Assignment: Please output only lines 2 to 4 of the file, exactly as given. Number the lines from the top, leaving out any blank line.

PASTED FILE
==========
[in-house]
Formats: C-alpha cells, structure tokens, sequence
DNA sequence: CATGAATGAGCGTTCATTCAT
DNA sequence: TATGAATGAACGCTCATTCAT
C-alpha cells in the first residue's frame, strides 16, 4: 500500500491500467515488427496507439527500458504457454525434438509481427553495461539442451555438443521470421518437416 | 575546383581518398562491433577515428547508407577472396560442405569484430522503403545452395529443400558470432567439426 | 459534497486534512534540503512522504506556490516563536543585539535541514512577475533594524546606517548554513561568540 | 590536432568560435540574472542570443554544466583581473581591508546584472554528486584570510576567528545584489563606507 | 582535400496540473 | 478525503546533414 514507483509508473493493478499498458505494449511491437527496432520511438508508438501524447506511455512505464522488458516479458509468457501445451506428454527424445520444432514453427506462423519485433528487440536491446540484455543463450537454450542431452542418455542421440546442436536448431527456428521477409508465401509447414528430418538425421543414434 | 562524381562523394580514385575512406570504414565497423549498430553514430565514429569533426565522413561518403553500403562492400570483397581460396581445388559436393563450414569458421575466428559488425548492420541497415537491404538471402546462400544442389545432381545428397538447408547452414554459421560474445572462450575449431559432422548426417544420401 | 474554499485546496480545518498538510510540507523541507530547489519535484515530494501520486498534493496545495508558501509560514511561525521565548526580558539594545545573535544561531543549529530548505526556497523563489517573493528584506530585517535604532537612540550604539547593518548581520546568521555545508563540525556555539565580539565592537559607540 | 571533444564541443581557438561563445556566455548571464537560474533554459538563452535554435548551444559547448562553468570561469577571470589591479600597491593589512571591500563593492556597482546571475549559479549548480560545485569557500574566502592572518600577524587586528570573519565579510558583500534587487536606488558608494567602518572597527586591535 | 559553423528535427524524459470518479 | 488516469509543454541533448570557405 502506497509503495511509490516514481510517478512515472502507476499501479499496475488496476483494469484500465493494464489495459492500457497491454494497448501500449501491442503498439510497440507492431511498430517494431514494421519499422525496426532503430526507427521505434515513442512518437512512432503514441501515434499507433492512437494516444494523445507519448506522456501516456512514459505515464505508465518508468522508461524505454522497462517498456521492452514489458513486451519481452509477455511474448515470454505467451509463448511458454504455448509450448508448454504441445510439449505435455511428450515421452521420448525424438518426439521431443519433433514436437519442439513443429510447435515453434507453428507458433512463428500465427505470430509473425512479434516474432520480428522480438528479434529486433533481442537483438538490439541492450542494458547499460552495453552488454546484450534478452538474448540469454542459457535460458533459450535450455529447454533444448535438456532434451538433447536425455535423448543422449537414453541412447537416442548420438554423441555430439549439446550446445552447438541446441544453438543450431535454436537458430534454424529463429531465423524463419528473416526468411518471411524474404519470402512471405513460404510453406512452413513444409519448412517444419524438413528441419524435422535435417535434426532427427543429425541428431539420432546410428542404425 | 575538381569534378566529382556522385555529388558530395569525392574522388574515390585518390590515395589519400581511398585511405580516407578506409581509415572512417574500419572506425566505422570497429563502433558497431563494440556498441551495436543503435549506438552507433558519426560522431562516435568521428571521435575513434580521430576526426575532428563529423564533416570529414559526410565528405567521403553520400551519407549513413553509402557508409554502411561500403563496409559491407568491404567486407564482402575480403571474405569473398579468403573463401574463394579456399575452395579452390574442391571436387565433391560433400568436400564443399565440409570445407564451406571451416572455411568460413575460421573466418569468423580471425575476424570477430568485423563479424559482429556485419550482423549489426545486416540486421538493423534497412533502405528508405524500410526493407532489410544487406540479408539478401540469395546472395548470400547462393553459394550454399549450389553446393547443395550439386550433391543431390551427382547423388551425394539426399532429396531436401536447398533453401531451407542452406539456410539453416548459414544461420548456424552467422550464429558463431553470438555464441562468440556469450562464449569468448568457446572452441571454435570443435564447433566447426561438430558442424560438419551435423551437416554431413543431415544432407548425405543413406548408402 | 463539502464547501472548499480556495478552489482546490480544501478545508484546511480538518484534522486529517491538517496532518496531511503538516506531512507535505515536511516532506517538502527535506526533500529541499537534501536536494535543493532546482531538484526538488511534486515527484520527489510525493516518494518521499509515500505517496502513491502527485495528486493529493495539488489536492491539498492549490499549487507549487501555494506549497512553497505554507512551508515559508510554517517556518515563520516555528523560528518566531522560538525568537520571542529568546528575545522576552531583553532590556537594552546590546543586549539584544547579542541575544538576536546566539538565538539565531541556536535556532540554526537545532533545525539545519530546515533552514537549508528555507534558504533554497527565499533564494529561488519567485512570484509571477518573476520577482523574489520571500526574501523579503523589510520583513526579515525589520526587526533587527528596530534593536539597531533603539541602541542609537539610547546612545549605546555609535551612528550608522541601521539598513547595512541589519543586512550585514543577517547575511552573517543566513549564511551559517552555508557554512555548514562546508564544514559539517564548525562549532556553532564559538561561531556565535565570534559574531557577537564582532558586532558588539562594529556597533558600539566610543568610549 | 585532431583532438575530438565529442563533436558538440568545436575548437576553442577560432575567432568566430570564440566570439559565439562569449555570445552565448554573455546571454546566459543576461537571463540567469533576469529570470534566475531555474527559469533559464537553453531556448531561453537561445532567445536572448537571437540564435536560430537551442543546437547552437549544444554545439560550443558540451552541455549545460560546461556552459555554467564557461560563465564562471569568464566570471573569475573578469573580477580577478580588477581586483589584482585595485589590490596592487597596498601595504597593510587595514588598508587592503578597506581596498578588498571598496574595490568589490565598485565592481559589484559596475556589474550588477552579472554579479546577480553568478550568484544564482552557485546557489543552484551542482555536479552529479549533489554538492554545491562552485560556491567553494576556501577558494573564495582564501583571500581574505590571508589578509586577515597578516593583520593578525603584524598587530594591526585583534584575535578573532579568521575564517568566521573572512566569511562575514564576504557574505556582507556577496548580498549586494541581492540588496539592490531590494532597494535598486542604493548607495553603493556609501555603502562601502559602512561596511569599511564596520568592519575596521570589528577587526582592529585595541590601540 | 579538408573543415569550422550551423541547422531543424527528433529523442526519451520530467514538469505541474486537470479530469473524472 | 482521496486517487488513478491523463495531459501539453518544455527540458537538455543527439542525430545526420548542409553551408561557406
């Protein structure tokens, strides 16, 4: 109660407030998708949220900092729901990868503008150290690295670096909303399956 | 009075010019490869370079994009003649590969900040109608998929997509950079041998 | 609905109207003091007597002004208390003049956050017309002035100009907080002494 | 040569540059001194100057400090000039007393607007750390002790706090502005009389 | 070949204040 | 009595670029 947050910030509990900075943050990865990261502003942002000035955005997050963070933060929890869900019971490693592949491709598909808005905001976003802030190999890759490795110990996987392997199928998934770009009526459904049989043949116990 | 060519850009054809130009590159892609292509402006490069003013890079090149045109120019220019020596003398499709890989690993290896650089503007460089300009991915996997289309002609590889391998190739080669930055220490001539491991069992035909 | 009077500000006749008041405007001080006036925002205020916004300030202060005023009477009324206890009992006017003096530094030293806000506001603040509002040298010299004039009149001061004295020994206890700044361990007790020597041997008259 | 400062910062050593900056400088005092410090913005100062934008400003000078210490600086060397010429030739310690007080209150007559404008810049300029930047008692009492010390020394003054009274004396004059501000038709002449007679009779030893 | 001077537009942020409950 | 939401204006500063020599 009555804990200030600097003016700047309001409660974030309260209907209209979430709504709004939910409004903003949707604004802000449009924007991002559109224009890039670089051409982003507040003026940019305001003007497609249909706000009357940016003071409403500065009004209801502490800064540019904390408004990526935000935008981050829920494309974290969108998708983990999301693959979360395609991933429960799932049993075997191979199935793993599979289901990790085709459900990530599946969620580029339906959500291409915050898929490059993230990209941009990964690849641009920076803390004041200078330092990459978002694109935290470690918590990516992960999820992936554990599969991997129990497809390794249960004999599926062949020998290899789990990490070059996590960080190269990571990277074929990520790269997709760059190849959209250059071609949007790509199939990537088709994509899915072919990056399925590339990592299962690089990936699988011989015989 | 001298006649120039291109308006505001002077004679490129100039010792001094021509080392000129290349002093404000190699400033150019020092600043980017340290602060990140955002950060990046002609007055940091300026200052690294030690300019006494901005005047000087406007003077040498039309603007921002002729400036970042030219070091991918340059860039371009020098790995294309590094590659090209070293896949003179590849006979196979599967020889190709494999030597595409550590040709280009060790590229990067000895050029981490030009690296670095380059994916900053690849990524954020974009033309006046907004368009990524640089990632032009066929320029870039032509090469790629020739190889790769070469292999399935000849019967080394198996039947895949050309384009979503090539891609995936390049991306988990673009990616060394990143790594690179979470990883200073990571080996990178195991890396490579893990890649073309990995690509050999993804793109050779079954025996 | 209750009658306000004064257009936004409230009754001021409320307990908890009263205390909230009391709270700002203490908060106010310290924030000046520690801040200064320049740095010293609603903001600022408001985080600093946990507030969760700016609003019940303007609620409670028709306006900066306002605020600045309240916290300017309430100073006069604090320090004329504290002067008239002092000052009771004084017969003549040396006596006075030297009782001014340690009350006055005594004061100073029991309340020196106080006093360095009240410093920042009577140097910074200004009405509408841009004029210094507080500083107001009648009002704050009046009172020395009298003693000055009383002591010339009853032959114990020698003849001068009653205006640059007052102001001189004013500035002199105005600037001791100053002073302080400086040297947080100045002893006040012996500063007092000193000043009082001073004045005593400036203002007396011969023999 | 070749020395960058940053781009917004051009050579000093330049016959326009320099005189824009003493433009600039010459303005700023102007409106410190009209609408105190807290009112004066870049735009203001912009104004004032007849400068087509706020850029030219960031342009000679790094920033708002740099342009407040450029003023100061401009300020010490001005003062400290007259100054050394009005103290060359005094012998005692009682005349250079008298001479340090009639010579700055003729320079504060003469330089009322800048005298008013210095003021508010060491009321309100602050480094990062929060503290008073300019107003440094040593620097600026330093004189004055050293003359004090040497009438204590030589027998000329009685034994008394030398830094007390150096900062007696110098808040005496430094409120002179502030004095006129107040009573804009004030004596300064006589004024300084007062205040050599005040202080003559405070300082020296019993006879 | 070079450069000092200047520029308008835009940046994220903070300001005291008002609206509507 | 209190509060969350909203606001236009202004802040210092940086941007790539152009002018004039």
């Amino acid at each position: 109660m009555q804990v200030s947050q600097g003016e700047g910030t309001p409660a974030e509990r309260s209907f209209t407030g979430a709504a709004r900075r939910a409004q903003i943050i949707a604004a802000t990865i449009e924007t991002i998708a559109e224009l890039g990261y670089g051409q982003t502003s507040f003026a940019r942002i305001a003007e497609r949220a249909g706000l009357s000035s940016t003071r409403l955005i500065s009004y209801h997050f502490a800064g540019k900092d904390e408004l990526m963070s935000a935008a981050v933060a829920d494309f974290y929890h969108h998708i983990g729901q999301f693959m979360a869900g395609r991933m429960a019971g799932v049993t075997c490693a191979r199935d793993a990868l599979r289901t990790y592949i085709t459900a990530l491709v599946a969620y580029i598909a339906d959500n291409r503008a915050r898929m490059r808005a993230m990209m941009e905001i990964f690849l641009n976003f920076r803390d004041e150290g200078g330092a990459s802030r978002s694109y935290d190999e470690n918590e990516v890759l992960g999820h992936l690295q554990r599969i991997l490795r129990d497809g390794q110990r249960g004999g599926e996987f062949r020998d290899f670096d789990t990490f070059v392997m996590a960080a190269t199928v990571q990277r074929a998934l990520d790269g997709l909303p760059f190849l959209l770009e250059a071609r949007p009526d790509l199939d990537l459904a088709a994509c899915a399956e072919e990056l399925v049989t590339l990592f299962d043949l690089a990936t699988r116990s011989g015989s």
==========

Formats: C-alpha cells, structure tokens, sequence
DNA sequence: CATGAATGAGCGTTCATTCAT
DNA sequence: TATGAATGAACGCTCATTCAT